In the last few weeks as my final year of university gradually wound to a close with the inevitable stress of exam season, I found myself drawn to music more than ever. Anyone who follows me on my Twitter and Instagram will have noticed that my revision breaks were filled with a newfound appreciation for playing the piano; something I have neglected for far too long.
When I was a child, I remember being incredibly excited by the prospect of learning how to play the piano. I longingly watched both of my older sisters attend piano lessons whilst impatiently dreaming of the day when I would be old enough to join them. Eventually, my mother booked lessons for me and I enthusiastically began my musical adventure, accomplishing 6 ABRSM grades before ending my tuition in 2012. After this, I am ashamed to say that I rarely dedicated any of my time to the instrument. At first I avoided playing because I had started to see it as a chore (from the endless hours of practice for exams) rather than something enjoyable. Then, in 2014 I was accepted into university and I have spent the majority of the last three years since then living in a student property without a piano to play. However, I think it was this break from music that’s made getting back into it all the more special.
Above all else, I think the most important factor in learning a musical instrument is to enjoy it. If you’re practising for an exam and you’re getting worn down by the often dreary pieces of music that you are required to perform, make sure you set aside some time to play something you actually enjoy. I have and always will love Ludovico Einaudi’s music. His pieces come in a variety of difficulties, but they are incredibly beautiful and I have found that they are usually relatively easy to pick up with some practice. My current favourites are Password and Le Onde. Alongside Einaudi, in the last week or so I have developed a new interest in Beethoven’s Für Elise. I used to hate this piece because I was driven slightly mad in school by children who would play the first few bars of the song on an incessant loop whenever there was a piano or keyboard in the room. However, I have now warmed to Für Elise and discovered that it has a particularly beautiful (but very tricky) middle passage which I am determined to master.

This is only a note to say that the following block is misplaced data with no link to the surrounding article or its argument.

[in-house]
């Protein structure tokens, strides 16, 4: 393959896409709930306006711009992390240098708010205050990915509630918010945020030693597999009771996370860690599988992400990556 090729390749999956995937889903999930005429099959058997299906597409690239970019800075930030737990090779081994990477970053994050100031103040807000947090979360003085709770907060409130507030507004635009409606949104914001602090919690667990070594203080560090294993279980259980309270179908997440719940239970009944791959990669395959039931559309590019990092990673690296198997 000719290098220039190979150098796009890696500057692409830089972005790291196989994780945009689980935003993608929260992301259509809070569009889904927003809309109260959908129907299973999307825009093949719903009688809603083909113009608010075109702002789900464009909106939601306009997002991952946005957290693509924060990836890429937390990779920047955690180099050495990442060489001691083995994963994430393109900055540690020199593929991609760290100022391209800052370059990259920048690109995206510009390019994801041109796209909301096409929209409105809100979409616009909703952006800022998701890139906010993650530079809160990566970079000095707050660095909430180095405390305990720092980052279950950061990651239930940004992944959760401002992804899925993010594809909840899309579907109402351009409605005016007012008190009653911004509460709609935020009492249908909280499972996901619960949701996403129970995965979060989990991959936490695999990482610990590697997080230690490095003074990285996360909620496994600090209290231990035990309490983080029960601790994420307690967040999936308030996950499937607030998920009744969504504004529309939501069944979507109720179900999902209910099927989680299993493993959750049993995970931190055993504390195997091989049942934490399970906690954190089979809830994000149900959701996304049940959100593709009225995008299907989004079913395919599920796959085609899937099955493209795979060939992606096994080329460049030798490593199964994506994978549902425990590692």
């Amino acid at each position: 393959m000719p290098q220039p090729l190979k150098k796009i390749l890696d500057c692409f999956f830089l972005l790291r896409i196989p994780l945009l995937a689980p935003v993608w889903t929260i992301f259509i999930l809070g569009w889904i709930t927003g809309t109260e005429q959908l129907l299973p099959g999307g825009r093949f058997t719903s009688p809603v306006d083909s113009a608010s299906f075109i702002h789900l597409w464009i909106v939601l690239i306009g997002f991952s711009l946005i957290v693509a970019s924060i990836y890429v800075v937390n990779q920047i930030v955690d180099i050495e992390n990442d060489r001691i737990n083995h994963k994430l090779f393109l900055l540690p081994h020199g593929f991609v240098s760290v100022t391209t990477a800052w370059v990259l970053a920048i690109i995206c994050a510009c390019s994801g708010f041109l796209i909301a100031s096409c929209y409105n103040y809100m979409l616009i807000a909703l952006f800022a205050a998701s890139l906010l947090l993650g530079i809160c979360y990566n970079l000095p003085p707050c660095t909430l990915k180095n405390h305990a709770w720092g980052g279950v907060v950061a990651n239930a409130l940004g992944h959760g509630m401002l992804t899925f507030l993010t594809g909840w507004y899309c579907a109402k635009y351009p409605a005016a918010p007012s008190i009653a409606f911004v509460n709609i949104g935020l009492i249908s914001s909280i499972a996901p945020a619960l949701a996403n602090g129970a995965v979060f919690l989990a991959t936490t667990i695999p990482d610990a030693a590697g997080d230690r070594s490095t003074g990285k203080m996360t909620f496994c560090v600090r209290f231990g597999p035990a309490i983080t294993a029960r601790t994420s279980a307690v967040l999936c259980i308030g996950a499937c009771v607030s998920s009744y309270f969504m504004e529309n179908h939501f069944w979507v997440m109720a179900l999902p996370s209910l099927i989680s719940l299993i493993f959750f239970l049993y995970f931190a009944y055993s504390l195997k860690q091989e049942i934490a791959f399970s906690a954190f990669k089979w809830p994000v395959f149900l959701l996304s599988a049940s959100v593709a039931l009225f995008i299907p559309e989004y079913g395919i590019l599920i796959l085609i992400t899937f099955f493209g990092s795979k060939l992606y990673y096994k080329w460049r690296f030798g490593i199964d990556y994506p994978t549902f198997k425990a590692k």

Although I was
a little very rusty at reading sheet music when I first sat down the other day (seriously, it took me a good few minutes to work out that the note I was intently staring at on the bass clef stave was in fact an F), I can now confidently say that music is something that never leaves you, regardless of how much time you spend away from it. It has been wonderful to rekindle my love for playing the piano and I realise now more than ever that I am incredibly lucky to have music as such an irreplaceable part of my life. I am insanely thankful to my mum and dad for paying for my tuition when I was younger and giving me the opportunity to develop a skill which now brings so much happiness to my life.
Over the next few months, I think I will go on the hunt for a collection of Yann Tiersen’s work; I fell in love with his music whilst studying Le Fabuleux Destin d’Amélie Poulain (or Amélie outside France) in college and I have wanted to learn Comptine d’un Autre Été ever since. Do you play a musical instrument and have any particular composers or pieces that you would recommend? I’d love to hear your suggestions!
Lots of love, Alissa